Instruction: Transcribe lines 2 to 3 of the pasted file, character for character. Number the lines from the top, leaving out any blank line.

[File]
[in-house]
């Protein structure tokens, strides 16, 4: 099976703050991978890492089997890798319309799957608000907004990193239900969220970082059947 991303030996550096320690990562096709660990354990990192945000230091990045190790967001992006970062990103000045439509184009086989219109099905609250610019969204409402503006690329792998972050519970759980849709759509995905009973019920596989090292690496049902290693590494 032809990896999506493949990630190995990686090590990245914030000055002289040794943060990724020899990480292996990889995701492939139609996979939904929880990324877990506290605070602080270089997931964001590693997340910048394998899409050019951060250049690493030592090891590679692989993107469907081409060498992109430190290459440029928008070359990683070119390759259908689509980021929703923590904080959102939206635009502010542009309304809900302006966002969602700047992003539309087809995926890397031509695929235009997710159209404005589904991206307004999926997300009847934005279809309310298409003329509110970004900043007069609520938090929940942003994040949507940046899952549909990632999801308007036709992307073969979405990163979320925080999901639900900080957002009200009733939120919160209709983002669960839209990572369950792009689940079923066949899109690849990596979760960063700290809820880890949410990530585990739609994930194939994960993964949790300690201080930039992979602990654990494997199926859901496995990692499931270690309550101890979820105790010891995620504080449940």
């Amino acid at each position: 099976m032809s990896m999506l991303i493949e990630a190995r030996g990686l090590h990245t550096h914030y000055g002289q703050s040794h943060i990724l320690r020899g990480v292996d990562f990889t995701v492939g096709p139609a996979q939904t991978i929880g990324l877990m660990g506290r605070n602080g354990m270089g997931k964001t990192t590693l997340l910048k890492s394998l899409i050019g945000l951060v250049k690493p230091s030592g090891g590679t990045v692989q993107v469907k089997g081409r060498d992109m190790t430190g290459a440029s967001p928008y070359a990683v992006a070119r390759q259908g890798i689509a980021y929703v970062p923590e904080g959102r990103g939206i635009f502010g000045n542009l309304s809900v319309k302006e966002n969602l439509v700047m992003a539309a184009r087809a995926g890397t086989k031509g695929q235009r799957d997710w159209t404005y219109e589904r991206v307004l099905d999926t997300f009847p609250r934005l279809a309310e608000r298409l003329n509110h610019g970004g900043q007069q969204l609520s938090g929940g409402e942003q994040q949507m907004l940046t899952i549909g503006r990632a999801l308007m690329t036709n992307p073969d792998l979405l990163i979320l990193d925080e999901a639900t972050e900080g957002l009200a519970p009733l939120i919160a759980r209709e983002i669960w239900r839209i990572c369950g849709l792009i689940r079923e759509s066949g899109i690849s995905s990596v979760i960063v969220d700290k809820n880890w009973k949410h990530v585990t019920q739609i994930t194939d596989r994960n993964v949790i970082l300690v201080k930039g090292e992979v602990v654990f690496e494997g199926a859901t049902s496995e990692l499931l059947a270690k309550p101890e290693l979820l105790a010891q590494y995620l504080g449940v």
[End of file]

């Protein structure tokens, strides 16, 4: 099976703050991978890492089997890798319309799957608000907004990193239900969220970082059947 991303030996550096320690990562096709660990354990990192945000230091990045190790967001992006970062990103000045439509184009086989219109099905609250610019969204409402503006690329792998972050519970759980849709759509995905009973019920596989090292690496049902290693590494 032809990896999506493949990630190995990686090590990245914030000055002289040794943060990724020899990480292996990889995701492939139609996979939904929880990324877990506290605070602080270089997931964001590693997340910048394998899409050019951060250049690493030592090891590679692989993107469907081409060498992109430190290459440029928008070359990683070119390759259908689509980021929703923590904080959102939206635009502010542009309304809900302006966002969602700047992003539309087809995926890397031509695929235009997710159209404005589904991206307004999926997300009847934005279809309310298409003329509110970004900043007069609520938090929940942003994040949507940046899952549909990632999801308007036709992307073969979405990163979320925080999901639900900080957002009200009733939120919160209709983002669960839209990572369950792009689940079923066949899109690849990596979760960063700290809820880890949410990530585990739609994930194939994960993964949790300690201080930039992979602990654990494997199926859901496995990692499931270690309550101890979820105790010891995620504080449940």
């Amino acid at each position: 099976m032809s990896m999506l991303i493949e990630a190995r030996g990686l090590h990245t550096h914030y000055g002289q703050s040794h943060i990724l320690r020899g990480v292996d990562f990889t995701v492939g096709p139609a996979q939904t991978i929880g990324l877990m660990g506290r605070n602080g354990m270089g997931k964001t990192t590693l997340l910048k890492s394998l899409i050019g945000l951060v250049k690493p230091s030592g090891g590679t990045v692989q993107v469907k089997g081409r060498d992109m190790t430190g290459a440029s967001p928008y070359a990683v992006a070119r390759q259908g890798i689509a980021y929703v970062p923590e904080g959102r990103g939206i635009f502010g000045n542009l309304s809900v319309k302006e966002n969602l439509v700047m992003a539309a184009r087809a995926g890397t086989k031509g695929q235009r799957d997710w159209t404005y219109e589904r991206v307004l099905d999926t997300f009847p609250r934005l279809a309310e608000r298409l003329n509110h610019g970004g900043q007069q969204l609520s938090g929940g409402e942003q994040q949507m907004l940046t899952i549909g503006r990632a999801l308007m690329t036709n992307p073969d792998l979405l990163i979320l990193d925080e999901a639900t972050e900080g957002l009200a519970p009733l939120i919160a759980r209709e983002i669960w239900r839209i990572c369950g849709l792009i689940r079923e759509s066949g899109i690849s995905s990596v979760i960063v969220d700290k809820n880890w009973k949410h990530v585990t019920q739609i994930t194939d596989r994960n993964v949790i970082l300690v201080k930039g090292e992979v602990v654990f690496e494997g199926a859901t049902s496995e990692l499931l059947a270690k309550p101890e290693l979820l105790a010891q590494y995620l504080g449940v």